In English, many things are named after a particular country – but have you ever wondered what those things are called in those countries?
1(stimulate)(curiosity/interest) estimular(interest/curiosity) avivarthe walk whetted our appetites — la caminata nos abrió el apetito
- the experience had whetted her appetite for foreign travel — la experiencia había hecho que le tomara el gusto a viajar por el extranjero
- The ingredients are fresh and tasty, and it's a nice way to whet your palate for the flavours to come.
- Just to whet our appetites, and to make us more appreciative of history in the making.
- If both of these dishes were meant to whet the palate for something more flavourful, they certainly did the trick.
- A house suited for quiet family life but within an hour of Dublin whets the appetite of country loving commuters.
- Fish and prawn kababs in mint and garlic chutney and squid fritters in hot garlic sauce whet the palate for the sumptuous spread.
- After whetting the whistle at the pub, many will go on to dance at one of London's countless dance clubs.
- They whet the palate by forcing you to tune into subtleties in flavouring and the natural tastes of the very fresh ingredients.
- The first thing brought to the table is a bowl of fresh, lightly salted peas in their pods, to whet the palate for more beer - serving the same purpose as salty popcorn in local drinking holes.
- For people living in an oppressed or corrupt society, the truth can whet demand for change.
- To show off his intelligence, and to whet his ego.
- Another way to whet the knowledge of students on medical quiz.
- Workers went through massive upheaval and militant struggle during the First World War and their radicalism was whetted by news of the Russian Revolution.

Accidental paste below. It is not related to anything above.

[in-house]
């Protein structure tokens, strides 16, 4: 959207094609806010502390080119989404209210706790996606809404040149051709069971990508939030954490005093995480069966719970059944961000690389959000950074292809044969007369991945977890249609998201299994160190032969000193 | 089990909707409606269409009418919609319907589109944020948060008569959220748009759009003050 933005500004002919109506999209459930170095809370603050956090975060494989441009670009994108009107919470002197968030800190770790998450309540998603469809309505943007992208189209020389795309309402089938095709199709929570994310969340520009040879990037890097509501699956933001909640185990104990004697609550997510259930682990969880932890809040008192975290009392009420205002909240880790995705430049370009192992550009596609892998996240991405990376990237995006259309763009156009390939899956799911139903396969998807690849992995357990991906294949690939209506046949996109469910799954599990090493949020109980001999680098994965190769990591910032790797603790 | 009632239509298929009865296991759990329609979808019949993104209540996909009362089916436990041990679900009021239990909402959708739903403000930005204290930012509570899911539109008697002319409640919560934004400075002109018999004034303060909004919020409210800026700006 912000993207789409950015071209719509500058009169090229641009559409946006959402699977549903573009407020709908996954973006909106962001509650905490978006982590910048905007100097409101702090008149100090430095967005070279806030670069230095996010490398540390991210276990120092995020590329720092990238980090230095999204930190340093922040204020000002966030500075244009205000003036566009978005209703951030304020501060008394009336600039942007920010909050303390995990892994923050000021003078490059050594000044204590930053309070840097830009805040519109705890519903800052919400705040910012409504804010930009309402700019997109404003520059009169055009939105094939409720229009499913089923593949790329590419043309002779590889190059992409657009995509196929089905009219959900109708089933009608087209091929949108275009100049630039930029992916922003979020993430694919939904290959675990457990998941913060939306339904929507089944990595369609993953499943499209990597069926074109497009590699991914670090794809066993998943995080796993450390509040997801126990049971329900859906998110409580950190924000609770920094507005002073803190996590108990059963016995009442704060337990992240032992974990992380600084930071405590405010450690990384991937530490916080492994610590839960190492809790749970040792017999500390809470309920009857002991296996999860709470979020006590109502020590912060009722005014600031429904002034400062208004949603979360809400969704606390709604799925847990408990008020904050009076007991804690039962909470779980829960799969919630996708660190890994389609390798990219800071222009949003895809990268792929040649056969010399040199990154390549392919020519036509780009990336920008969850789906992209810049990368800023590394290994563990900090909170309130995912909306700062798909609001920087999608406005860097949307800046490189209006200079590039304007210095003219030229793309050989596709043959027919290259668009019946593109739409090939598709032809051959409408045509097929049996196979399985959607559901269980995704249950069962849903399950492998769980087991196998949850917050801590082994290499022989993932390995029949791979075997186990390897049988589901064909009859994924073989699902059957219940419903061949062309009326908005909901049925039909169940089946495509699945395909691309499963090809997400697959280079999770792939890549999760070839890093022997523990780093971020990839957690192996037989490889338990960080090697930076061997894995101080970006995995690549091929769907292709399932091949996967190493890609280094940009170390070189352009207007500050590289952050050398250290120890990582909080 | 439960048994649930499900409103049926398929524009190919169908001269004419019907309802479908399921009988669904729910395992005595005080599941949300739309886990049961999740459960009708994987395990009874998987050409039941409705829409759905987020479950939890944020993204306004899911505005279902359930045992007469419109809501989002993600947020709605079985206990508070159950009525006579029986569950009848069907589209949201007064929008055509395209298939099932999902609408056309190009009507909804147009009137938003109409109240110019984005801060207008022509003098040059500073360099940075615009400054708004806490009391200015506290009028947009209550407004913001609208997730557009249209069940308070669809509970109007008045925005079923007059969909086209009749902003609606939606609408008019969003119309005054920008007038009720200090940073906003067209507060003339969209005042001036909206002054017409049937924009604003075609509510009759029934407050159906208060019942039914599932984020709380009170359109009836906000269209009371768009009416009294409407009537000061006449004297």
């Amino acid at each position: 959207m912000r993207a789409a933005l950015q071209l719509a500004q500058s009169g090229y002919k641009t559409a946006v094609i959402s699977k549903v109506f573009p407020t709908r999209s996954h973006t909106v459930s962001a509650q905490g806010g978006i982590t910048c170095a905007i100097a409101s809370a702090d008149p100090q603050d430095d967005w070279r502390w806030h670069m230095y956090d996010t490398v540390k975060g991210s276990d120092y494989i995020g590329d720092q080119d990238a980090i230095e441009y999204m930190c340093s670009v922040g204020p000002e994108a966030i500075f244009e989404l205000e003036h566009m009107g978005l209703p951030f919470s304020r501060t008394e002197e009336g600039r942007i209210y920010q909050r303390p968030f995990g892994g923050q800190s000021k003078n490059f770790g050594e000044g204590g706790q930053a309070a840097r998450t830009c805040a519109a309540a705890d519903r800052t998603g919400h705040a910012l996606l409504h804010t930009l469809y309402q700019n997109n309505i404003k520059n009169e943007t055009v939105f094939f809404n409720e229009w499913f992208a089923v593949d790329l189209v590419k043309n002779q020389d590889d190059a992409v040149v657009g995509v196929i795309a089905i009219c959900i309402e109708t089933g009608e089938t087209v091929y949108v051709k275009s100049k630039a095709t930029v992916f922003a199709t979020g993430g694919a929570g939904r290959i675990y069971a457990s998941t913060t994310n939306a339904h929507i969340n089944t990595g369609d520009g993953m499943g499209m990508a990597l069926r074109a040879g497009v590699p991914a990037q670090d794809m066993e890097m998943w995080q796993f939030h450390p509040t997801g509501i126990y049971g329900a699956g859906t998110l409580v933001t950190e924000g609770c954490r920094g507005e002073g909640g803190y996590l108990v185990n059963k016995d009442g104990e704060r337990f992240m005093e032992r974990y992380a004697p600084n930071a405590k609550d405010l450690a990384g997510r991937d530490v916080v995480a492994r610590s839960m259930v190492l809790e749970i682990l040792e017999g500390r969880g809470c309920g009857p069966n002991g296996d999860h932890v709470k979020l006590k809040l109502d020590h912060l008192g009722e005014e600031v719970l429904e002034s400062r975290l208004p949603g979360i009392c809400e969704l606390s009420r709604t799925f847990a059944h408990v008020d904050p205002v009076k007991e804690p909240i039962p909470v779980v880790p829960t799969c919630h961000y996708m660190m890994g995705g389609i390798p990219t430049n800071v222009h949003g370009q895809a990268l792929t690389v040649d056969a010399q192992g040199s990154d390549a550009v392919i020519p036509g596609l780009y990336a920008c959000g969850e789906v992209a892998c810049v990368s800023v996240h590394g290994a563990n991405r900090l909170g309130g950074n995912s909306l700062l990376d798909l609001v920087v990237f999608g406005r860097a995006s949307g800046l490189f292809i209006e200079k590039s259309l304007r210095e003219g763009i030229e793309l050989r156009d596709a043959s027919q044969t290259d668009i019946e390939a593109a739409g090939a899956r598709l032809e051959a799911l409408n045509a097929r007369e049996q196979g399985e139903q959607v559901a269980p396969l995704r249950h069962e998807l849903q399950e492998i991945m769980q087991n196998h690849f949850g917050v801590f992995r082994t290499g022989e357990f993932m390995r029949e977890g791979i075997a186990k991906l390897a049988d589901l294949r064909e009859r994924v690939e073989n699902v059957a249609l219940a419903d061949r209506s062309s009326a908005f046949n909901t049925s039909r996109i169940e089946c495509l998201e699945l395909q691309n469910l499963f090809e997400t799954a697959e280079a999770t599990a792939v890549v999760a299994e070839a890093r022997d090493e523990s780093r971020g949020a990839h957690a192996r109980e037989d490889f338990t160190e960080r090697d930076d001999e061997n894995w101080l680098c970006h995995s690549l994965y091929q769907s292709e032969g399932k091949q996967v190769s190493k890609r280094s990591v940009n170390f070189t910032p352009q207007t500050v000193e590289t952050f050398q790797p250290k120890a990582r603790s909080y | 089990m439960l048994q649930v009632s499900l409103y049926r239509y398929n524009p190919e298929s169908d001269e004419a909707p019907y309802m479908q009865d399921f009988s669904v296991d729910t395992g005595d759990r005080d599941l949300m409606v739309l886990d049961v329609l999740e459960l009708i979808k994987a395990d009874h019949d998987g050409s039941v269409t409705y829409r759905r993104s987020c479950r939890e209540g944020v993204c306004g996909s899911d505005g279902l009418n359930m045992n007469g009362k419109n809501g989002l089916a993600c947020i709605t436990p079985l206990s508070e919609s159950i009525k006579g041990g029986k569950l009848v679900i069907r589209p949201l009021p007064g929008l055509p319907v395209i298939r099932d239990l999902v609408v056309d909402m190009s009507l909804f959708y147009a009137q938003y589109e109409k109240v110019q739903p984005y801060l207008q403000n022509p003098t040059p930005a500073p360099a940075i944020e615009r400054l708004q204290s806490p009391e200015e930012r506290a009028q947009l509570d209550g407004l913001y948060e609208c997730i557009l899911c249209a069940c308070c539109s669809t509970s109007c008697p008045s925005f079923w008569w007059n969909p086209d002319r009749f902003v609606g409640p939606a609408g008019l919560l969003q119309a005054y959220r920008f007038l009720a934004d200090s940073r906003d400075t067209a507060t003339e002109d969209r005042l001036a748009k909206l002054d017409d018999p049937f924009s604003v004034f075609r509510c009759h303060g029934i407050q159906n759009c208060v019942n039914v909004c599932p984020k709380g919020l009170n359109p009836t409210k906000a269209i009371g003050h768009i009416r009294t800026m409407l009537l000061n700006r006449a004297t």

- That daily hour and a half of repetitious activity is necessary to whet the fine edge of our skills to razor sharpness.
- Apart from the gig guaranteeing a great way to bring in the New Year, it should also whet fans' palates for the release of their new album early next year.
- The elements in this dish could work well together, but the overall effect just isn't subtle enough to whet your palate for more.
- There is a range of inspired burger variations, but anyone who recoils from a slab of red meat will find plenty to whet the tastebuds from the fish, chicken and vegetarian selections.
- All right, here's something else to whet your whistle, low-carb, low-calorie drinks, you're seeing a lot more new versions of these.
- I hope I've whetted your appetite without giving away too many details, so that you will consider picking up this book yourself - after all, it's out in paperback at the beginning of February.
- It also whet the tastebuds of an unfriendly adder - Britain's only poisonous snake species.
- It should be a platform for all film-makers to exchange their ideas and whet their skills.
- Using the clear water from the pool, Mo Ye and Gan Jiang whetted swords on this stone to hone their cutting-edges.
- Timothy whetted the knife he used to butcher the goats.
English has borrowed many of the following foreign expressions of parting, so you’ve probably encountered some of these ways to say goodbye in other languages.
Many words formed by the addition of the suffix –ster are now obsolete - which ones are due a resurgence?
As their breed names often attest, dogs are a truly international bunch. Let’s take a look at 12 different dog breed names and their backstories.